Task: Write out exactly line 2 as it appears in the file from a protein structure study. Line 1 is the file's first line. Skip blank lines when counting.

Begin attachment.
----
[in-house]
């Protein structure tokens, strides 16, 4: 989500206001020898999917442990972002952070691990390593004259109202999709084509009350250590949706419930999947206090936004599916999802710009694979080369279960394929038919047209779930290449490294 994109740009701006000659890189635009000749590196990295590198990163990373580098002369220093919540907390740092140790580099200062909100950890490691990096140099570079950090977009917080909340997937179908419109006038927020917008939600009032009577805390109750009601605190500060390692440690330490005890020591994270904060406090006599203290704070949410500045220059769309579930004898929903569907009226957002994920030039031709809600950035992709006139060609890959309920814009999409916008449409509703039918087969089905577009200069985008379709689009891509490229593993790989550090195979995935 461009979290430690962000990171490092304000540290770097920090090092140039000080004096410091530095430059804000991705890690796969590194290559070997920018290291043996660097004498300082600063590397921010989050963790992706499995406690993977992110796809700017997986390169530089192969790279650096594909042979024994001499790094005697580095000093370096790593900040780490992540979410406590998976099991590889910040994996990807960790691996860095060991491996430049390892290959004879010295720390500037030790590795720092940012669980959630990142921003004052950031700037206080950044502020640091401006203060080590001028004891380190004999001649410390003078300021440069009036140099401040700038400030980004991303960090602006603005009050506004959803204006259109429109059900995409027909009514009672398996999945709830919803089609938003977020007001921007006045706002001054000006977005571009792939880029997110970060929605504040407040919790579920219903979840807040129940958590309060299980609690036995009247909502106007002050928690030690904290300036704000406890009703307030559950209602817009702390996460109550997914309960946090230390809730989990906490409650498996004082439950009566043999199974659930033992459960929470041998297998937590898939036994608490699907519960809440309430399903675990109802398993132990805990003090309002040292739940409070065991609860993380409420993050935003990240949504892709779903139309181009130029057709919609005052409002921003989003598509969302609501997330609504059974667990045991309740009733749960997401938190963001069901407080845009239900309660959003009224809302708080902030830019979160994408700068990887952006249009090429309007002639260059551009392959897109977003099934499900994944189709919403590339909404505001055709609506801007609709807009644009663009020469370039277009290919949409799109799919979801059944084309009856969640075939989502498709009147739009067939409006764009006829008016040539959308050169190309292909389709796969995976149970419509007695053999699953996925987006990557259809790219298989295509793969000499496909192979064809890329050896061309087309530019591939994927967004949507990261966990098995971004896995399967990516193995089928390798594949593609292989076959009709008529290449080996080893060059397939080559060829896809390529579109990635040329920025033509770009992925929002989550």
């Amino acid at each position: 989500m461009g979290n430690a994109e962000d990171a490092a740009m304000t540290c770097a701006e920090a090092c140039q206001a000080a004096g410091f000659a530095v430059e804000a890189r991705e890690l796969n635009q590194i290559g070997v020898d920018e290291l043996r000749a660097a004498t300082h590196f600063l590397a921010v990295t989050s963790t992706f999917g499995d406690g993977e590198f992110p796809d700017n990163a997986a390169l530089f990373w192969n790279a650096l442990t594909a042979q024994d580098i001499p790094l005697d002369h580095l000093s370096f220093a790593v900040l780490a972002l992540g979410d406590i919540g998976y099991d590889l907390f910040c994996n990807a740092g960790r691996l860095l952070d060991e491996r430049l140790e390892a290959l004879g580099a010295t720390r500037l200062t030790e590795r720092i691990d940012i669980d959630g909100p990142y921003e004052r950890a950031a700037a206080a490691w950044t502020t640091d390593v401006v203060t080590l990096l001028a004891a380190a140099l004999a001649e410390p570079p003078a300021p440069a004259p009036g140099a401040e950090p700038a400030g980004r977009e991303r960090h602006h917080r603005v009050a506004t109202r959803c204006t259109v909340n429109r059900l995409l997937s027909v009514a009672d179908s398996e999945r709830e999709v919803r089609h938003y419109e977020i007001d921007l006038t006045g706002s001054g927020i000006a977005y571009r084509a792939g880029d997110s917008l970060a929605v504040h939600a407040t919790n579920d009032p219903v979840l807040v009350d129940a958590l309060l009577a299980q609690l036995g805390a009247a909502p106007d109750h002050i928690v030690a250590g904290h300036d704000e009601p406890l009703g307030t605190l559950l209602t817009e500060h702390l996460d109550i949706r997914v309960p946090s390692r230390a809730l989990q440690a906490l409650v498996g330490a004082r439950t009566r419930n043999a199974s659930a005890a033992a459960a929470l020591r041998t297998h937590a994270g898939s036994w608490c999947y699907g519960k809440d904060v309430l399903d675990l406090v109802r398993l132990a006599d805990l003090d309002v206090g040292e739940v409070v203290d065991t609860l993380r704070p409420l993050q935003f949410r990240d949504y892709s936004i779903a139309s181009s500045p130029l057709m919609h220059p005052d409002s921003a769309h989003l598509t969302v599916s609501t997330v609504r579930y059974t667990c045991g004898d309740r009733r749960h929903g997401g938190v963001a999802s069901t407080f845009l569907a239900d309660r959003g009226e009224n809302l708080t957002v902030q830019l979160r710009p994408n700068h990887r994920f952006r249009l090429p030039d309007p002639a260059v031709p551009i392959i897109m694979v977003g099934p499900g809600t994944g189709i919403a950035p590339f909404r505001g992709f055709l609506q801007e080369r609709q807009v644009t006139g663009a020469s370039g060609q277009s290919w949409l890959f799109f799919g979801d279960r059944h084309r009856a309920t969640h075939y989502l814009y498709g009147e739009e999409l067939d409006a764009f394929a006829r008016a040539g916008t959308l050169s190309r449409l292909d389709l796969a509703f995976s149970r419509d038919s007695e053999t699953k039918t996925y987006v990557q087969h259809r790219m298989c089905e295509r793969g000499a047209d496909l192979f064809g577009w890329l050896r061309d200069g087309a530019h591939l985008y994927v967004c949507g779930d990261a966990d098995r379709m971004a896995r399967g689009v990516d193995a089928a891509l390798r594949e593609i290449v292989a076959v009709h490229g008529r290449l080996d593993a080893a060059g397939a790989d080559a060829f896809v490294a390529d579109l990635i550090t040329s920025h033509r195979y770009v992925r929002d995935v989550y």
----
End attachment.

């Protein structure tokens, strides 16, 4: 989500206001020898999917442990972002952070691990390593004259109202999709084509009350250590949706419930999947206090936004599916999802710009694979080369279960394929038919047209779930290449490294 994109740009701006000659890189635009000749590196990295590198990163990373580098002369220093919540907390740092140790580099200062909100950890490691990096140099570079950090977009917080909340997937179908419109006038927020917008939600009032009577805390109750009601605190500060390692440690330490005890020591994270904060406090006599203290704070949410500045220059769309579930004898929903569907009226957002994920030039031709809600950035992709006139060609890959309920814009999409916008449409509703039918087969089905577009200069985008379709689009891509490229593993790989550090195979995935 461009979290430690962000990171490092304000540290770097920090090092140039000080004096410091530095430059804000991705890690796969590194290559070997920018290291043996660097004498300082600063590397921010989050963790992706499995406690993977992110796809700017997986390169530089192969790279650096594909042979024994001499790094005697580095000093370096790593900040780490992540979410406590998976099991590889910040994996990807960790691996860095060991491996430049390892290959004879010295720390500037030790590795720092940012669980959630990142921003004052950031700037206080950044502020640091401006203060080590001028004891380190004999001649410390003078300021440069009036140099401040700038400030980004991303960090602006603005009050506004959803204006259109429109059900995409027909009514009672398996999945709830919803089609938003977020007001921007006045706002001054000006977005571009792939880029997110970060929605504040407040919790579920219903979840807040129940958590309060299980609690036995009247909502106007002050928690030690904290300036704000406890009703307030559950209602817009702390996460109550997914309960946090230390809730989990906490409650498996004082439950009566043999199974659930033992459960929470041998297998937590898939036994608490699907519960809440309430399903675990109802398993132990805990003090309002040292739940409070065991609860993380409420993050935003990240949504892709779903139309181009130029057709919609005052409002921003989003598509969302609501997330609504059974667990045991309740009733749960997401938190963001069901407080845009239900309660959003009224809302708080902030830019979160994408700068990887952006249009090429309007002639260059551009392959897109977003099934499900994944189709919403590339909404505001055709609506801007609709807009644009663009020469370039277009290919949409799109799919979801059944084309009856969640075939989502498709009147739009067939409006764009006829008016040539959308050169190309292909389709796969995976149970419509007695053999699953996925987006990557259809790219298989295509793969000499496909192979064809890329050896061309087309530019591939994927967004949507990261966990098995971004896995399967990516193995089928390798594949593609292989076959009709008529290449080996080893060059397939080559060829896809390529579109990635040329920025033509770009992925929002989550």